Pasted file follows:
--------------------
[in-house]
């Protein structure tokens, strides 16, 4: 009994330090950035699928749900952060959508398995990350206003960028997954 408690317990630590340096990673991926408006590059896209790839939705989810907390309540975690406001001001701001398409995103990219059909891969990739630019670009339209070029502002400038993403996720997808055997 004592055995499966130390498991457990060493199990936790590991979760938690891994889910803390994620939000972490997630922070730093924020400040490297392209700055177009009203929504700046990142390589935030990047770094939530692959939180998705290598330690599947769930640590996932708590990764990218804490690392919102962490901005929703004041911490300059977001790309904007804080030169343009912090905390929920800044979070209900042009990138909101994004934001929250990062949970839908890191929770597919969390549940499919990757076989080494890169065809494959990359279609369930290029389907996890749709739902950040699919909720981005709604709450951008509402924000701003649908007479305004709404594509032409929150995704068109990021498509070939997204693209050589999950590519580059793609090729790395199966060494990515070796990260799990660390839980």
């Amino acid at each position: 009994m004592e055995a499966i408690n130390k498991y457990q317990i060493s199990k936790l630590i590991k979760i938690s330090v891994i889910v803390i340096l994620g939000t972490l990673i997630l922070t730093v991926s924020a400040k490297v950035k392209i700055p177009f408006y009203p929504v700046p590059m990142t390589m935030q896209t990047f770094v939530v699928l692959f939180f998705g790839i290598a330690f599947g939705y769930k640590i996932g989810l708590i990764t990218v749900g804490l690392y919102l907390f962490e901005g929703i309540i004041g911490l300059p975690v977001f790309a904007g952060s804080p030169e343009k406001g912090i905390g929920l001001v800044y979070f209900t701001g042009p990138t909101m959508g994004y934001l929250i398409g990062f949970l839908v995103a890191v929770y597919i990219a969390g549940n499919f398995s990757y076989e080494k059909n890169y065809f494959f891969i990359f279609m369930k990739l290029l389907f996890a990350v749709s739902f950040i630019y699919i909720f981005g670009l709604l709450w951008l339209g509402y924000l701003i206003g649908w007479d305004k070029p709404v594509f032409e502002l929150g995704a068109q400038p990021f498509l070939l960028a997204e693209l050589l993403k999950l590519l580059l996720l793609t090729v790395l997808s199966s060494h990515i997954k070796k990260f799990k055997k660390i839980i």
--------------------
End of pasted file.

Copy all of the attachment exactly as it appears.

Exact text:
[in-house]
């Protein structure tokens, strides 16, 4: 009994330090950035699928749900952060959508398995990350206003960028997954 408690317990630590340096990673991926408006590059896209790839939705989810907390309540975690406001001001701001398409995103990219059909891969990739630019670009339209070029502002400038993403996720997808055997 004592055995499966130390498991457990060493199990936790590991979760938690891994889910803390994620939000972490997630922070730093924020400040490297392209700055177009009203929504700046990142390589935030990047770094939530692959939180998705290598330690599947769930640590996932708590990764990218804490690392919102962490901005929703004041911490300059977001790309904007804080030169343009912090905390929920800044979070209900042009990138909101994004934001929250990062949970839908890191929770597919969390549940499919990757076989080494890169065809494959990359279609369930290029389907996890749709739902950040699919909720981005709604709450951008509402924000701003649908007479305004709404594509032409929150995704068109990021498509070939997204693209050589999950590519580059793609090729790395199966060494990515070796990260799990660390839980």
């Amino acid at each position: 009994m004592e055995a499966i408690n130390k498991y457990q317990i060493s199990k936790l630590i590991k979760i938690s330090v891994i889910v803390i340096l994620g939000t972490l990673i997630l922070t730093v991926s924020a400040k490297v950035k392209i700055p177009f408006y009203p929504v700046p590059m990142t390589m935030q896209t990047f770094v939530v699928l692959f939180f998705g790839i290598a330690f599947g939705y769930k640590i996932g989810l708590i990764t990218v749900g804490l690392y919102l907390f962490e901005g929703i309540i004041g911490l300059p975690v977001f790309a904007g952060s804080p030169e343009k406001g912090i905390g929920l001001v800044y979070f209900t701001g042009p990138t909101m959508g994004y934001l929250i398409g990062f949970l839908v995103a890191v929770y597919i990219a969390g549940n499919f398995s990757y076989e080494k059909n890169y065809f494959f891969i990359f279609m369930k990739l290029l389907f996890a990350v749709s739902f950040i630019y699919i909720f981005g670009l709604l709450w951008l339209g509402y924000l701003i206003g649908w007479d305004k070029p709404v594509f032409e502002l929150g995704a068109q400038p990021f498509l070939l960028a997204e693209l050589l993403k999950l590519l580059l996720l793609t090729v790395l997808s199966s060494h990515i997954k070796k990260f799990k055997k660390i839980i």